Appears in

Oxford Companion to Wine

Oxford Companion to Wine

By Jancis Robinson

Published 2006

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margarodes, otherwise known as ground pearls, are a serious insect pest in some vineyards, although they are, fortunately, found only in certain restricted regions. Margarodes weaken and kill vines with a similar action to phylloxera, and afflicted vines normally die about four years after a decline in vigour is noted.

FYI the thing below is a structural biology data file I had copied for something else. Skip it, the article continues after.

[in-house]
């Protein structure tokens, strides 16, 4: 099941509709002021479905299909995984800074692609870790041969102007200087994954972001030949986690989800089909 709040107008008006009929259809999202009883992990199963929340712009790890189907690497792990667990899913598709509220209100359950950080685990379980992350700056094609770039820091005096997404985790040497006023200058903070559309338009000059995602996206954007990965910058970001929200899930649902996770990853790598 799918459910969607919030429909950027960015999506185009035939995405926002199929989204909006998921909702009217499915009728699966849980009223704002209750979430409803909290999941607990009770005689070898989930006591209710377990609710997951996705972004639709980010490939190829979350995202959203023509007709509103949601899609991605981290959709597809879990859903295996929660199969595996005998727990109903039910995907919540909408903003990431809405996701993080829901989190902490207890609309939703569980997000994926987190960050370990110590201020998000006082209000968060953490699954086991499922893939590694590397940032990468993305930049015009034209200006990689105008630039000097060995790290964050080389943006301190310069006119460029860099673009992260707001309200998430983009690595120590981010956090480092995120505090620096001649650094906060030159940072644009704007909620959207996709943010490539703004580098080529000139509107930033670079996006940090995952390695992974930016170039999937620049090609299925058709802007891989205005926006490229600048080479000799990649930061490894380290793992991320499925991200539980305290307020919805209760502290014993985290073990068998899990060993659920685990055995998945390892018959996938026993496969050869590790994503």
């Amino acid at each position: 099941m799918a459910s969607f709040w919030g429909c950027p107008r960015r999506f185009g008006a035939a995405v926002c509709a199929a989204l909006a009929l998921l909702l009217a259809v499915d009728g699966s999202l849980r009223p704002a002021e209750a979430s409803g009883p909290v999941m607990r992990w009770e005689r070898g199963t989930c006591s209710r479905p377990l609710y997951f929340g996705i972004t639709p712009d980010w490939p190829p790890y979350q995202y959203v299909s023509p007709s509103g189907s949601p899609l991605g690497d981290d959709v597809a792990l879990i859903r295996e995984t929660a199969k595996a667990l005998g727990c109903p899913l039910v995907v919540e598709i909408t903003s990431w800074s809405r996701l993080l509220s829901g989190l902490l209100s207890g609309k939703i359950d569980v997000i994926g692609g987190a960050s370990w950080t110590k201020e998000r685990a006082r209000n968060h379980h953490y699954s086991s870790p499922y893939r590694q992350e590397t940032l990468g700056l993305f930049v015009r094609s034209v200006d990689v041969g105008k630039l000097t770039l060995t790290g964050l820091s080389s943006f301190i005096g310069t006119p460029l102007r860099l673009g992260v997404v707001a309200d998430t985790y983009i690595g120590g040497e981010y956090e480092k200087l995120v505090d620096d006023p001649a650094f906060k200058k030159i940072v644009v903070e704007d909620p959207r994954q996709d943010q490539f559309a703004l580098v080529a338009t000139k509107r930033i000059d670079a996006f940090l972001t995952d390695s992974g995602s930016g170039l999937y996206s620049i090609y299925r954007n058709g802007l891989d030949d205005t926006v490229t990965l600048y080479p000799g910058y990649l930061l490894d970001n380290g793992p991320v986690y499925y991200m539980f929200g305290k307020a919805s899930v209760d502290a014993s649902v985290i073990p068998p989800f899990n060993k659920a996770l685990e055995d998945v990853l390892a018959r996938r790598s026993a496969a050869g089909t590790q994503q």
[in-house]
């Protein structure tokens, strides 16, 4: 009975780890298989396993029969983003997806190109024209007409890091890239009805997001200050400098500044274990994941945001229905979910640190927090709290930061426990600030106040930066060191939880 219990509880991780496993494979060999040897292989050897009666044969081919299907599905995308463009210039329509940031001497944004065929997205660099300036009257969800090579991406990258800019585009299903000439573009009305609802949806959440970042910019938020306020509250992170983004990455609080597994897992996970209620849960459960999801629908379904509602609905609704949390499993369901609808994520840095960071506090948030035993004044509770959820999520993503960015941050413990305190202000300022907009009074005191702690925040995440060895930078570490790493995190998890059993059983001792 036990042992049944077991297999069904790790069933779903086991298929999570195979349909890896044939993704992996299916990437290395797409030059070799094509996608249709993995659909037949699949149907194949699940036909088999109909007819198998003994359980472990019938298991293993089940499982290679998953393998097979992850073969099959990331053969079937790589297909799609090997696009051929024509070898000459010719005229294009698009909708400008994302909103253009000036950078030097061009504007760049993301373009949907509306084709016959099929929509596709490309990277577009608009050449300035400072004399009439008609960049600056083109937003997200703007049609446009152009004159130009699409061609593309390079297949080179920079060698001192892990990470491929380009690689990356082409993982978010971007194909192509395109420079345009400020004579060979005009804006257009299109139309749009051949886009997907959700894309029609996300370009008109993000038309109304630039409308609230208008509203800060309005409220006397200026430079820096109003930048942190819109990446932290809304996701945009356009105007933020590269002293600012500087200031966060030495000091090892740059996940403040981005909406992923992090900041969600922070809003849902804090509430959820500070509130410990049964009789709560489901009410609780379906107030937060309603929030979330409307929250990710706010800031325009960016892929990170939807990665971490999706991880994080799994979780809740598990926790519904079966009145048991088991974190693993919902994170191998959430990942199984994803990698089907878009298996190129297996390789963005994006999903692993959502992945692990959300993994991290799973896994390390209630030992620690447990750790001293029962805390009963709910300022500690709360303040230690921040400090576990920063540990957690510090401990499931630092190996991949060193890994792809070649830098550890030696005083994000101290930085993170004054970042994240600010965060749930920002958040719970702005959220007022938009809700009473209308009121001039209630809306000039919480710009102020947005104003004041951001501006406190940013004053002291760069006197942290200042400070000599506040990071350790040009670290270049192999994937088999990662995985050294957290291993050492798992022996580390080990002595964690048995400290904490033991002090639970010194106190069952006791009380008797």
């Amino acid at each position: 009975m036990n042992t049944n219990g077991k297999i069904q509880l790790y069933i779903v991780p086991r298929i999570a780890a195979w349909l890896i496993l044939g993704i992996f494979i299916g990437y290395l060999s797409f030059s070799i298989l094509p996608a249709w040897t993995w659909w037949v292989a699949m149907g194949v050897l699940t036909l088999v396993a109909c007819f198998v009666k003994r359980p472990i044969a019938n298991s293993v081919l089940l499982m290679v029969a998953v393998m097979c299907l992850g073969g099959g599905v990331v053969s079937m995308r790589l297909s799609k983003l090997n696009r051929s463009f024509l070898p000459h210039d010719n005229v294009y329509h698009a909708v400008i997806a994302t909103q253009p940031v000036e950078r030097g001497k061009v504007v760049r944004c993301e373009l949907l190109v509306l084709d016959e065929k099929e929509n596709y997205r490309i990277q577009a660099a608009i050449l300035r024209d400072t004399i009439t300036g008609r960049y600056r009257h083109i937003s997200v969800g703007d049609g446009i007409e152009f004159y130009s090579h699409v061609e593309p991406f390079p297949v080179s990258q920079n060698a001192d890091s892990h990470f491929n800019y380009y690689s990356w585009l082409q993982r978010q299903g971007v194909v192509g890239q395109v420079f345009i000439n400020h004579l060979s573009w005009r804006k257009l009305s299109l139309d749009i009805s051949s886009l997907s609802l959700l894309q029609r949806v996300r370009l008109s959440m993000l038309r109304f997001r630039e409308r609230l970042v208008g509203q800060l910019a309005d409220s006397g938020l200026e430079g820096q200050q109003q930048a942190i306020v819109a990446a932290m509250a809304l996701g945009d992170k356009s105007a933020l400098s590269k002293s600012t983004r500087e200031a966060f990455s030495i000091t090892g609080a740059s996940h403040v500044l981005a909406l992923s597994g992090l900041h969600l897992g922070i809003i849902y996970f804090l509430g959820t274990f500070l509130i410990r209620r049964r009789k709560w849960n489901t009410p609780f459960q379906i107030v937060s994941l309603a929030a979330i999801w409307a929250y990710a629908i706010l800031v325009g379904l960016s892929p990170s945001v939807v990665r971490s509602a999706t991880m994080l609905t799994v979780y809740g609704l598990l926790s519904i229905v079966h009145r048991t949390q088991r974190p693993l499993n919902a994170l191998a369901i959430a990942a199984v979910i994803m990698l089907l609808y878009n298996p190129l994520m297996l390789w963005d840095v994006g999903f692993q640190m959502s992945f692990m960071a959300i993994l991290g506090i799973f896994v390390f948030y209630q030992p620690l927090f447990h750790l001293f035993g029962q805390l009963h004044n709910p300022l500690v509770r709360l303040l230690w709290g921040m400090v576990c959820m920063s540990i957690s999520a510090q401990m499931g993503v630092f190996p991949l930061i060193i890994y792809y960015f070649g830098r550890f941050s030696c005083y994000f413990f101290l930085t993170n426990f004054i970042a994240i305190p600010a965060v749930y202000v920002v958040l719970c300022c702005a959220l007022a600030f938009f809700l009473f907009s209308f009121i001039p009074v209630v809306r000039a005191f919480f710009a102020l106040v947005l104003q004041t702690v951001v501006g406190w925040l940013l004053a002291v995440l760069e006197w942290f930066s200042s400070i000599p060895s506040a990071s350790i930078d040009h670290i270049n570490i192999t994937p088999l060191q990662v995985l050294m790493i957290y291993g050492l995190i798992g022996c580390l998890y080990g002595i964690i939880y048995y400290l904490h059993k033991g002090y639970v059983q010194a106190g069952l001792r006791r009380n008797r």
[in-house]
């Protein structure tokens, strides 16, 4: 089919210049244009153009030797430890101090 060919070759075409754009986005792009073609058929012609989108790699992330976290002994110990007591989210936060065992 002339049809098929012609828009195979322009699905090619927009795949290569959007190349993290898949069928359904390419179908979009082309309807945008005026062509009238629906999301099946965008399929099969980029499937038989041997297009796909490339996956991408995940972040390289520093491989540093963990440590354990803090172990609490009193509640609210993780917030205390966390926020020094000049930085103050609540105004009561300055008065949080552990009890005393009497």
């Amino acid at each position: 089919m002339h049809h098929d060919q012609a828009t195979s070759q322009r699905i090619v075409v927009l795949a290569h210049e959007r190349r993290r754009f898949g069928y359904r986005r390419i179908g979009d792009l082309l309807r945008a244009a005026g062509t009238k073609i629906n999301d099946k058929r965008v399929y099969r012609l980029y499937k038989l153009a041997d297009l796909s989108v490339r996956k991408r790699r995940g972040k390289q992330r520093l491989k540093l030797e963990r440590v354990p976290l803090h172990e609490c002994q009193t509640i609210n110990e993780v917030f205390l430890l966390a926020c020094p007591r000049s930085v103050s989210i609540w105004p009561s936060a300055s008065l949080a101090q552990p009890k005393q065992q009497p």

While many species of margarodes occur on a wide range of host plants worldwide, the most damaging to vines is the Margarodes vitis of South America. There are ten species of margarodes in South Africa, five of which infest vine roots, with Margarodes prieskaensis being one of the most damaging. The pre-adult insect is a round cyst which attaches itself to the roots, and is covered by a hard, waxy covering. The insects are conspicuous by their foul odour.